Bottom Line
Road Law
Foot in the trap

By Jeff McConnell & James Mennella, Attorneys at law

When a bear gets his foot caught in a trap, is his most important goal to stop the bleeding? No. Is the bear’s most important goal not to lose his foot? No. The bear’s most important goal is to get out of the friggin’ trap and to live to fight another day.

We’ve seen all types of tickets and charges over the years while defending drivers against traffic infractions, misdemeanors and even felony charges across the United States and Canada. The most common mistake drivers make when they receive a ticket is immediately getting into a “win-lose” thought process.

Believe it or not, the term “win” has different meanings to different people. For example, we’re in the business of protecting drivers’ records, i.e., keeping the worst of the worst off their motor vehicle record so they can remain qualified to drive.

So when we’re successful in keeping the “worst of the worst” off a particular driver’s mvr, that’s an absolute “win” for us – even though the driver has to pay some fine money and may even end up with a conviction of a different charge. It’s still a “win” for us because we’ve protected the driver’s record.

Here’s a question we recently received and our answer regarding “winning” a traffic case.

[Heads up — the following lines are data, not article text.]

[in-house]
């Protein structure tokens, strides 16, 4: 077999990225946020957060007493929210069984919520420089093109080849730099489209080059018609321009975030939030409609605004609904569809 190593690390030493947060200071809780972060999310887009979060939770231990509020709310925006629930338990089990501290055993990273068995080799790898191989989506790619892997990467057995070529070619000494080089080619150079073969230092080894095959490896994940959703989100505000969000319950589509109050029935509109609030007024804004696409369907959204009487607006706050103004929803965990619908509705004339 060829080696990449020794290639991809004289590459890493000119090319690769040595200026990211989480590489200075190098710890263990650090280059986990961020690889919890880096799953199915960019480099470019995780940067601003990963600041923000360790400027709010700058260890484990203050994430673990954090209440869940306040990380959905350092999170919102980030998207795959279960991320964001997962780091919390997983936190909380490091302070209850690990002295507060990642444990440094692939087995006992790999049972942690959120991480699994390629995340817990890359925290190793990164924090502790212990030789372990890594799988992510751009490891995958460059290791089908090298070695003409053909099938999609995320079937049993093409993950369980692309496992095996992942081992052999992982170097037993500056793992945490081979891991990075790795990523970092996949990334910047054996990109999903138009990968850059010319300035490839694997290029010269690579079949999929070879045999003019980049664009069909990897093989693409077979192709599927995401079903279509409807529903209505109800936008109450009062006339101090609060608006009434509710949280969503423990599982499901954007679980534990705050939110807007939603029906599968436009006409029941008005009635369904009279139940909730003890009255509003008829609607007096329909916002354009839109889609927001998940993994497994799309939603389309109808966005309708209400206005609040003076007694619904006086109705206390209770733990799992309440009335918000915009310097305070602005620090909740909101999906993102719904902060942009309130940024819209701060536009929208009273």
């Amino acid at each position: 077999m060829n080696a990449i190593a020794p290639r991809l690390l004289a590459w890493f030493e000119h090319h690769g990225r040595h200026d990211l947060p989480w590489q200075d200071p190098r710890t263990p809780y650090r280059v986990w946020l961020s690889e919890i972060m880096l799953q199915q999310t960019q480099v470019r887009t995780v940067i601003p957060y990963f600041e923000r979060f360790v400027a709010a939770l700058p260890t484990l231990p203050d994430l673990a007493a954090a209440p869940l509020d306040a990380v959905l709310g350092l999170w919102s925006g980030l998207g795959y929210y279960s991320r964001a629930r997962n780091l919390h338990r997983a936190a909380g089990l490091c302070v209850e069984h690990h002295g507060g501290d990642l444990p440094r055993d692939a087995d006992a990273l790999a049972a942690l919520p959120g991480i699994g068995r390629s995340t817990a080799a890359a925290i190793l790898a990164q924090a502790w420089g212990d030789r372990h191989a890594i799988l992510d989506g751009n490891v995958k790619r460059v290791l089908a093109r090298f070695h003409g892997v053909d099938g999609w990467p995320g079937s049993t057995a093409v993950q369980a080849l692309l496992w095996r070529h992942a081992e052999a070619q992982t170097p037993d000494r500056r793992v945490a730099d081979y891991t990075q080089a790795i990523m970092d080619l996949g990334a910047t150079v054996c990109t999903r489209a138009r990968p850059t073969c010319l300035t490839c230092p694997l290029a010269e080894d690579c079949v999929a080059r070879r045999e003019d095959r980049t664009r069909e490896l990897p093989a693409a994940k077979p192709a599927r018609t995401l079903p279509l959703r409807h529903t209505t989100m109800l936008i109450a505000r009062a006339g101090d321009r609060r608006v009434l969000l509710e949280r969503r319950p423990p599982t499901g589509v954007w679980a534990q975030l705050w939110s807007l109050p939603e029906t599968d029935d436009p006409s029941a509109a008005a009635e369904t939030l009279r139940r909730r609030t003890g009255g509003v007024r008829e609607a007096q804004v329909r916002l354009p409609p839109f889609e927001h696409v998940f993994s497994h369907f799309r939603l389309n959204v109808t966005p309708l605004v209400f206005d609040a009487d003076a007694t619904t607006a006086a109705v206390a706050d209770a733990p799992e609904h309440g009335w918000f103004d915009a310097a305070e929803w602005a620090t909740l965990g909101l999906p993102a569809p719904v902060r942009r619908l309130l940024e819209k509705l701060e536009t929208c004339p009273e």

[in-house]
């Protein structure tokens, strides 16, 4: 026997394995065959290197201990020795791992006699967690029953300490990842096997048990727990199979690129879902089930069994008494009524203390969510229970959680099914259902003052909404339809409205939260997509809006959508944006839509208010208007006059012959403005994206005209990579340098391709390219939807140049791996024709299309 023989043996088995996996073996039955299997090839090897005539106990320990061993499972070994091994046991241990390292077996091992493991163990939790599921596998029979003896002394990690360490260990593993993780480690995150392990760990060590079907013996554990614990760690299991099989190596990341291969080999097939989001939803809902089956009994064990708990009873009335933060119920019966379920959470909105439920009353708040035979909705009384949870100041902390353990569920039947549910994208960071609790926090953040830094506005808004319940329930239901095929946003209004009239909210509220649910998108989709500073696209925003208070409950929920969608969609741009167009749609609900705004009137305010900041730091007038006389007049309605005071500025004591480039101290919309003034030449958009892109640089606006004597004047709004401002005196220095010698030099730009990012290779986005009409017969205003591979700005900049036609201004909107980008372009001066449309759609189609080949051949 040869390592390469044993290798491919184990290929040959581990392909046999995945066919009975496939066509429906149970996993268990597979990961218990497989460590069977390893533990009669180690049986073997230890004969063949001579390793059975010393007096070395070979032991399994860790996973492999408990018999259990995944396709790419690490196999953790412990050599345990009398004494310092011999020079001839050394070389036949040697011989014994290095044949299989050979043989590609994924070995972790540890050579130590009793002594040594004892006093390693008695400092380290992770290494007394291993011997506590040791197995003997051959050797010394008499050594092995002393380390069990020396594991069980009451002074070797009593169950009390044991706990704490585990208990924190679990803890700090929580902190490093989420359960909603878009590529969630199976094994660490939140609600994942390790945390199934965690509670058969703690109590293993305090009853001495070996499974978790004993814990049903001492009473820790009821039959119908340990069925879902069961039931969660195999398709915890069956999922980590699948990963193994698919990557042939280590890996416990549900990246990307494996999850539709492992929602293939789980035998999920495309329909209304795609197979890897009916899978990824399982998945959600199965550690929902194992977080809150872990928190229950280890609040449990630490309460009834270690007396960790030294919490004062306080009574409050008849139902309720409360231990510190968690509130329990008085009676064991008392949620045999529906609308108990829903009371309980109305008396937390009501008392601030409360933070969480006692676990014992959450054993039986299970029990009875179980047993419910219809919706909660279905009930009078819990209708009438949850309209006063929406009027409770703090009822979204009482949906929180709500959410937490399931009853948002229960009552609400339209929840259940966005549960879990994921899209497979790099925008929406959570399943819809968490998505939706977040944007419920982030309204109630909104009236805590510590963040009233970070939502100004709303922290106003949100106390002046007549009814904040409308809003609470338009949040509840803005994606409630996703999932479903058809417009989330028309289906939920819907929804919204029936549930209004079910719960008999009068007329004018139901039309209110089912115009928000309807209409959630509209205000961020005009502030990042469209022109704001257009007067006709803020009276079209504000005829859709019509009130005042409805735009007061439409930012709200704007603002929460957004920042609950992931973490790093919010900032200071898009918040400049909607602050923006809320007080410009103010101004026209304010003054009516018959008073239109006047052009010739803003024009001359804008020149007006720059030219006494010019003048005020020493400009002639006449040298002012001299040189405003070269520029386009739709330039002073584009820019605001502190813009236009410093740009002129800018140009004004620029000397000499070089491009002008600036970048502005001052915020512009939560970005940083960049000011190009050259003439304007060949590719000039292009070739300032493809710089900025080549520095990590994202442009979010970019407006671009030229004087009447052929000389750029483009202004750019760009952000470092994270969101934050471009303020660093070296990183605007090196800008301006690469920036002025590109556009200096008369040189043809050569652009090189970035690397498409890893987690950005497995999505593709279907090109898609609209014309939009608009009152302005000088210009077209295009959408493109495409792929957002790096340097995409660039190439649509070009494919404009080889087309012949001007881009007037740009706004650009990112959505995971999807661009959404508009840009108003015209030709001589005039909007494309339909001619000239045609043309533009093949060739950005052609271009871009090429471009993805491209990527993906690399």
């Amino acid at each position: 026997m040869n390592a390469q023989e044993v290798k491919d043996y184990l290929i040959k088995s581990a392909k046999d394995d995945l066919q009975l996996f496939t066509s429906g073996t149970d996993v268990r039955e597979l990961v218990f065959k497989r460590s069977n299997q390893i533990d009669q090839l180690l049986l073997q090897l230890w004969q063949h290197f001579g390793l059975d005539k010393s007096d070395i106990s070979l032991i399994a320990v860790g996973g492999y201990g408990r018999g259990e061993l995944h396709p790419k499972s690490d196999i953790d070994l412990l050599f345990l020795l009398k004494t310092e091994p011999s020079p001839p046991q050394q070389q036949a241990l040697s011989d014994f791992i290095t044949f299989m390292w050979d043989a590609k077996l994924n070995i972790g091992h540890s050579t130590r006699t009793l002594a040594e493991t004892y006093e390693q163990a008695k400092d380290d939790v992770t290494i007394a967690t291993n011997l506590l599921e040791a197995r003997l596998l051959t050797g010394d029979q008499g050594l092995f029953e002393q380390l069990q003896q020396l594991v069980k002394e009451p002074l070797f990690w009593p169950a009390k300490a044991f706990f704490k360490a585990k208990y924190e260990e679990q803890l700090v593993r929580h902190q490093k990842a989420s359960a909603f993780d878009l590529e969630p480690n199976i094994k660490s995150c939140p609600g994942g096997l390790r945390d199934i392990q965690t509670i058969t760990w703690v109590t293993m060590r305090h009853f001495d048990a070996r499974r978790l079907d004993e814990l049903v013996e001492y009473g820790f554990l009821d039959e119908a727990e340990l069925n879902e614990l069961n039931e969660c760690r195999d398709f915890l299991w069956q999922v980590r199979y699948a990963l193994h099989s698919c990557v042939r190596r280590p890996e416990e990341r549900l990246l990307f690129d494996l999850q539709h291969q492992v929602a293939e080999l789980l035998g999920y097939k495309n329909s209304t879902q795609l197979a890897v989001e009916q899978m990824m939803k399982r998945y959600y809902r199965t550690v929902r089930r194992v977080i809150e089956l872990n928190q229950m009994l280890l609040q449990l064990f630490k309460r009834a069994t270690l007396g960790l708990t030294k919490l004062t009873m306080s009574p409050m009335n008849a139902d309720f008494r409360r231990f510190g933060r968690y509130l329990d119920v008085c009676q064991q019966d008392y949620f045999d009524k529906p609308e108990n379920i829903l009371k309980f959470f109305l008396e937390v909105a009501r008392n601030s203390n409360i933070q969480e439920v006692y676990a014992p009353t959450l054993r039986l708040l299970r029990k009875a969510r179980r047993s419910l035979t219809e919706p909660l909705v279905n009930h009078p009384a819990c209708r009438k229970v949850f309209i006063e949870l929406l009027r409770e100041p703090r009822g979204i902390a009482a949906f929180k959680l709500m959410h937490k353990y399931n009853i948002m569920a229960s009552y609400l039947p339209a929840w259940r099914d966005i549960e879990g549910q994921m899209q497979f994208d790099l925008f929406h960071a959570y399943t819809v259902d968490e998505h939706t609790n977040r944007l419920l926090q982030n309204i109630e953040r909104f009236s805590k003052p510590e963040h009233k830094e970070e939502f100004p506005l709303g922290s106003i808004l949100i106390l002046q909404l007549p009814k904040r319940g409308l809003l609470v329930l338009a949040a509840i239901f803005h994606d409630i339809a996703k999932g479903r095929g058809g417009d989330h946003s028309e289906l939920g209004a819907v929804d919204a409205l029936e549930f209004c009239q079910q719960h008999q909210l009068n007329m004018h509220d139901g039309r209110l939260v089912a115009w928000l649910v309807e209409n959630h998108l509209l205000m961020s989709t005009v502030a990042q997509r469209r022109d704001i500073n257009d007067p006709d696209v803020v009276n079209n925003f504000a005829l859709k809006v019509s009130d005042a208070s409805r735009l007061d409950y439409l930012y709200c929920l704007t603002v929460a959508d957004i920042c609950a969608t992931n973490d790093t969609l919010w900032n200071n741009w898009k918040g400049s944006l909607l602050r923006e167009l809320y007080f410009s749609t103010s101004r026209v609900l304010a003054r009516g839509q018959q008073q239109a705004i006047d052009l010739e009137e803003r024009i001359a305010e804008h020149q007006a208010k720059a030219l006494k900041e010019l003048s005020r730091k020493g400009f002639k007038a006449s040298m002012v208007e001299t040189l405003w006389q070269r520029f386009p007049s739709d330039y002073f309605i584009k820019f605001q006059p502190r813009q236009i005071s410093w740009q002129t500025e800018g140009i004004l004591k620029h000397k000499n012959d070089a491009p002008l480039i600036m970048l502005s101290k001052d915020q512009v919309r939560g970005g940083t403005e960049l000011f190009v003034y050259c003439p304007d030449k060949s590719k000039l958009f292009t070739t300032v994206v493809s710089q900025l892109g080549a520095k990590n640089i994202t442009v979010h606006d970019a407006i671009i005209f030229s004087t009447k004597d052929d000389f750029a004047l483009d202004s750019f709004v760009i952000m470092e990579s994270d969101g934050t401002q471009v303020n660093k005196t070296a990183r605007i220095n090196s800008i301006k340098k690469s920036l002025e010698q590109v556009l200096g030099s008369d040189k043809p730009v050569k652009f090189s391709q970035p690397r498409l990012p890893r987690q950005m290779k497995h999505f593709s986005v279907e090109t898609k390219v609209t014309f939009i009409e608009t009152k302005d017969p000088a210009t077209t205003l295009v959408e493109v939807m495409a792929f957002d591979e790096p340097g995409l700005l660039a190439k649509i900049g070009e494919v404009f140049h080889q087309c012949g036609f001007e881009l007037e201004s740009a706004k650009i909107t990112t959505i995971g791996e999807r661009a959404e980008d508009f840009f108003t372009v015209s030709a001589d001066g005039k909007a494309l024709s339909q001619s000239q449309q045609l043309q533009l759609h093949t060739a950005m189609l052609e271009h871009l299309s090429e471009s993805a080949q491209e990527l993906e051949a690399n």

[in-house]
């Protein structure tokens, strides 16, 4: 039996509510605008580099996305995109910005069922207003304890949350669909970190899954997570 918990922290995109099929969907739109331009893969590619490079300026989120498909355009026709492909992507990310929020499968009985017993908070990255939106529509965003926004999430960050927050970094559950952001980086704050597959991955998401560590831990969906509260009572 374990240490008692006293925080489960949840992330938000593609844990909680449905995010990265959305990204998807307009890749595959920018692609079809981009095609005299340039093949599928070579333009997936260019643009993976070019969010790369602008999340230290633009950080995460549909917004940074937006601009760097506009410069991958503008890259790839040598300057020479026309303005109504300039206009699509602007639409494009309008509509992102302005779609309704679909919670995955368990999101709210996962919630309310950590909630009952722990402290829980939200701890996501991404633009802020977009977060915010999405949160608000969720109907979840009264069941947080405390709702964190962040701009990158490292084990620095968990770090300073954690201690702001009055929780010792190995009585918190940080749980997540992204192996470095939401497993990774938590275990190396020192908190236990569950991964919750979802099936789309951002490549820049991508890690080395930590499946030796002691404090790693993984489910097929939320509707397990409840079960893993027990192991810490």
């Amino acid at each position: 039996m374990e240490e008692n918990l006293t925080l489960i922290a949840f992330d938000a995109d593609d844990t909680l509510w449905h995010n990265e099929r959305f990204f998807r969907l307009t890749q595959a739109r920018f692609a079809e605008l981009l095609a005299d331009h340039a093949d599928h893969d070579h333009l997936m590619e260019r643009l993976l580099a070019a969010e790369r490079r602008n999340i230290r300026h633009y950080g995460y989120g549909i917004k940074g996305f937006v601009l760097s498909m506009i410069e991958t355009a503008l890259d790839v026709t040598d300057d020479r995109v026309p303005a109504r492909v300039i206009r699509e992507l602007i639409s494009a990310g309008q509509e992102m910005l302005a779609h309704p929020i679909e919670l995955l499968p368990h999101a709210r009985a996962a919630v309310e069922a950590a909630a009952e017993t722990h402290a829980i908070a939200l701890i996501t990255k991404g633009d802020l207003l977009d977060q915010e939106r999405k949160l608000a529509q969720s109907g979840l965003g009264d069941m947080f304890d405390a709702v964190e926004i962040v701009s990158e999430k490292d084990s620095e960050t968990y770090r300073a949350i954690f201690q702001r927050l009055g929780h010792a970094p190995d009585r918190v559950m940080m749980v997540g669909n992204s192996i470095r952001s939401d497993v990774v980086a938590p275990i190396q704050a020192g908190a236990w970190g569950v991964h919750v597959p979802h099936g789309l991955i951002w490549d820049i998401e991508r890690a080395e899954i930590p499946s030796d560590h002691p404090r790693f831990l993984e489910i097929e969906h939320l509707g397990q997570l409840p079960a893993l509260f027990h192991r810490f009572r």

Q. I got a ticket in Kentucky for “following too closely” when I was in rush hour traffic, going 2 mph and didn’t even have an accident. How can the officer write me a ticket for following too close? This is B.S. I want to fight this ticket, and I want it dismissed.

A. You have a ticket. So now, unfortunately, you’re the bear in the trap and you need to think about what you’ll have to do to escape and live to fight another day. Stop thinking about your traffic case as something you “win” or “lose.” Think of it as something you “survive.” Just like the bear, you’re usually going to lose a little blood and bone (in the form of money in your case) but, if you’re smart, you’ll escape and live to fight another day.

We want to highlight the term “win” and what that word really means to you. When you’re the bear and your life (driver record in your case) is on the line, “winning” doesn’t necessarily require that your case get dismissed or that you go to a full-blown trial and win.

You “win” by incurring the least amount of harm to your driver record. Think about it. Not having to pay money to a court isn’t your goal. It would be nice not to pay money for a ticket you shouldn’t have received in the first place. But saving money, in and of itself, isn’t your goal. Your goal, your true purpose, is surviving and that means protecting your driver record.

In this case, you received a ticket for “following too closely,” which just happens to be one of the eight “serious” category violations according to the Federal Motor Carrier Safety Regulations.

As you know, a conviction of two serious-category violations within a three-year period will result in a 60-day disqualification of your commercial driver license and a permanent blemish on your driver record. So, at all costs, you’ve got to prevent being convicted of this particular charge.

Even if you’re convicted of an amended charge, as long as the charge isn’t “serious,” you’ve “won.” Take the points for a much less harmful charge, pay your fines and costs, and live to fight another day. LL

 

 


Send any questions or comments regarding transportation law to:
Jeff McConnell and James Mennella, Road Law, 3441 W. Memorial, Suite 4, Oklahoma City,
OK 73134, call 405-242-2030, fax 405-242-2040, or e-mail roadlaw@att.net.

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